Myelography is the x-ray examination of the spinal canal after administration of a contrast dye to provide definition on the images. To perform this test, the contrast dye is injected into the subarachnoid space—the compartment surrounding the spinal cord and brain that contains the cerebrospinal fluid (CSF). Because the contrast agent is heavier than CSF, it flows through the spinal canal to selected areas as an examining table is tilted up or down. Continuous x-ray imaging, or fluoroscopy, is used to track the movement of the dye and visualize the contents of the spinal canal. Any abnormalities, such as narrowed areas, may then be recorded on x-ray film or by a CT scanning machine.
Purpose of the Myelogram
- To diagnose abnormalities affecting the spinal cord—such as tumors, herniated disks, arthritic bone spurs, or an abscess—in people with severe back pain or neurologic symptoms that suggest problems in the spinal canal
- To assess abnormalities in the spinal cord prior to surgery
- To identify injuries to the nerve roots that branch off from the spinal cord
- To detect tumors in the lower part of the brain
Who Performs It
- A radiologist
- Pregnant women should not undergo this test because exposure to ionizing radiation may harm the fetus.
- Myelogram is not appropriate for individuals who have increased intracranial pressure, infection at the site of the needle insertion, or multiple sclerosis.
- Different types of contrast dyes—either oil-based or water-soluble—may be used for this procedure. Oil-based dyes must be withdrawn after myelogram before the needle is removed; this is not necessary with water-soluble dyes, which are absorbed by the body and excreted through the kidneys.
- People with allergies to iodine or shellfish may experience an allergic reaction to iodinated, oil-based contrast dyes.
- Certain drugs can increase the risk for seizures in patients receiving a water-soluble contrast agent, such as metrizamide.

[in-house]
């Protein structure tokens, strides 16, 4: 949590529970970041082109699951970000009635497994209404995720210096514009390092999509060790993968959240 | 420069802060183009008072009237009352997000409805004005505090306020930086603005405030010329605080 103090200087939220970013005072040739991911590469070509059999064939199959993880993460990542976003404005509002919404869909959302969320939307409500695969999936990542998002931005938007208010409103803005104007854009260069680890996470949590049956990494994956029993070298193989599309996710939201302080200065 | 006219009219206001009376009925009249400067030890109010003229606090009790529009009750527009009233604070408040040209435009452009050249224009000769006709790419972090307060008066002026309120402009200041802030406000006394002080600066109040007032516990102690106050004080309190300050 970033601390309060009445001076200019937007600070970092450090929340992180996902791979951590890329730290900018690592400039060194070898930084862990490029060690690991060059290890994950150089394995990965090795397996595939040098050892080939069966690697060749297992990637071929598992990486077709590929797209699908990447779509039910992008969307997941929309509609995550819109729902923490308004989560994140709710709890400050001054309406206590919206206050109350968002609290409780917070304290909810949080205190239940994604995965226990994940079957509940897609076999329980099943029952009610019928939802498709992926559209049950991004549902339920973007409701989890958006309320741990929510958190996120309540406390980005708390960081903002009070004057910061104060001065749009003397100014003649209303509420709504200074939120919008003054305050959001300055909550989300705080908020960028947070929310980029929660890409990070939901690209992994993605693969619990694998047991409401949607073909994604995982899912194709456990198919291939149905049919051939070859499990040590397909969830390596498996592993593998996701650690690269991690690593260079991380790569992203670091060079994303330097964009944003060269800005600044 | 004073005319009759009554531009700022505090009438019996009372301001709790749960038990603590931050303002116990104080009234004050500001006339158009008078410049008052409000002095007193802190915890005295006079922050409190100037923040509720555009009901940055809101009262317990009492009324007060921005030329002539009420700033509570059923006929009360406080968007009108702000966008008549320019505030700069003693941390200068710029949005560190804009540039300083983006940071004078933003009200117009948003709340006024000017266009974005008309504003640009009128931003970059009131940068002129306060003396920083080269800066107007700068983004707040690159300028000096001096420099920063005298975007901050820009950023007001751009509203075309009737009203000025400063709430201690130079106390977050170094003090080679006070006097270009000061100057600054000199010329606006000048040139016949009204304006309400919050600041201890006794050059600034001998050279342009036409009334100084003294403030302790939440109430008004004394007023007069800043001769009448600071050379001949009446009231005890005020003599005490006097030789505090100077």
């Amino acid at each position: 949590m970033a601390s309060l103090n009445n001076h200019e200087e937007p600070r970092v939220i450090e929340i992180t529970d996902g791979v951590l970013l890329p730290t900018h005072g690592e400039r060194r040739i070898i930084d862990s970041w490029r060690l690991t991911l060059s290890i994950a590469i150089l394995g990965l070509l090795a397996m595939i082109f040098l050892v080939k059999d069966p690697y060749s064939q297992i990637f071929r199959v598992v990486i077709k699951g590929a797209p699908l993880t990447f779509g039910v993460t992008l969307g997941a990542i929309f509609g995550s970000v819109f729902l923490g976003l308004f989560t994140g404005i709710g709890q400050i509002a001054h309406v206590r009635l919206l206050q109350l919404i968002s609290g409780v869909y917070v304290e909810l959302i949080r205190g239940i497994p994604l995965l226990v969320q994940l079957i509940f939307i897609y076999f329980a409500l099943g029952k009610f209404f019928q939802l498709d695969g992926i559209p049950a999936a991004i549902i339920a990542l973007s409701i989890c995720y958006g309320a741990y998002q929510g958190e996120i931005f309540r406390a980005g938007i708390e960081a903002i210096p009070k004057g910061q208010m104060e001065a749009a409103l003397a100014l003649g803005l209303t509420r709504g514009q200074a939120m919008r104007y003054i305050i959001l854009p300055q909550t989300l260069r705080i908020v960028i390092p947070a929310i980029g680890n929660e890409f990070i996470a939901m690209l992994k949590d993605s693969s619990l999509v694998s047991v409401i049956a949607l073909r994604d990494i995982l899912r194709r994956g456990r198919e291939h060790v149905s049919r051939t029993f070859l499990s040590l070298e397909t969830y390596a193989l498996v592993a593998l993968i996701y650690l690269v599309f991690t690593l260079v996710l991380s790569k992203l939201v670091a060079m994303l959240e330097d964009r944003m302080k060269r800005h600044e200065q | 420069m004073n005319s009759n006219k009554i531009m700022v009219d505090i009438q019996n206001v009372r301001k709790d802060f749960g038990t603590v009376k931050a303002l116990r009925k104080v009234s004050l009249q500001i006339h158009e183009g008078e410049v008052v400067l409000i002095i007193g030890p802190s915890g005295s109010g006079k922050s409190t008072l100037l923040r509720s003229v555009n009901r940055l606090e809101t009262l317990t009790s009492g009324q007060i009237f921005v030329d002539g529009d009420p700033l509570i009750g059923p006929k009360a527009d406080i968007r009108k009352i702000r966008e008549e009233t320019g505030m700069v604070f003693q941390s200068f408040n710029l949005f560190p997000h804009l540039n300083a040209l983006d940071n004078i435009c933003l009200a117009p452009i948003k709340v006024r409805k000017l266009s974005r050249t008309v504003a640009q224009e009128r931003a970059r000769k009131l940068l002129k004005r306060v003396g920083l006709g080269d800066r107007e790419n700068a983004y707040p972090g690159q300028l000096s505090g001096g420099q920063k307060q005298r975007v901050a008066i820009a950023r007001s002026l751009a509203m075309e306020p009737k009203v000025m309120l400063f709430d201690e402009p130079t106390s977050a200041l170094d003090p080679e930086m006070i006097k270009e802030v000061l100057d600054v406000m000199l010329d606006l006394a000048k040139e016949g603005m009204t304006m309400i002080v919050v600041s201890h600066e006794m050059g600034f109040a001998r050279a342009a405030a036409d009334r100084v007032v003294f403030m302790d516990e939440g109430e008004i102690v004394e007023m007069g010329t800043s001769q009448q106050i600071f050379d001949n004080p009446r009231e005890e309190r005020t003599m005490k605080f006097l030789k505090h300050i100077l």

- People who experience claustrophobia may find it difficult to undergo a CT scan, which takes place in a narrow, tunnel-like structure. In addition, the CT scan may not be possible for severely overweight individuals (over 300 lbs).
Before the Myelogram
- If iodinated dye is to be used, inform your doctor if you have an allergy to iodine or shellfish. You may be given a combined antihistamine-steroid preparation to reduce the risk of an allergic reaction.
- Tell your doctor if you are taking any medications, herbs, or supplements. You may be advised to discontinue certain of these agents before the test.
- Tell your doctor if you are or think that you could be pregnant.
- Disclose any past seizures or if you are taking medication for seizures.
- Do not smoke the day before or of the test.
- Do not eat or drink anything for 8 hours before the test.
- You will be advised to empty your bladder and bowels before the test.
- You may be given an anticholinergic drug, such as atropine, in addition to a sedative to reduce swallowing during the procedure.
- You will be asked to remove your clothes and any metal objects (including watches, hair clips, and jewelry) and put on a hospital gown.
What You Experience
- You will lie on your side on a table or bed, with your knees drawn up toward your chest and your forehead bent toward your knees. (Less often, the procedure is done while you are sitting.)
- The needle insertion site on your lower back is cleansed with an antiseptic solution, and a local anesthetic is injected to numb the area. You may feel a brief stinging during this injection.
- Next, a long needle is carefully inserted into the spinal canal. Fluoroscopic imaging is used to guide it into the subarachnoid space, which is located between membranes that surround the spinal cord. You may feel some pressure as the needle is inserted.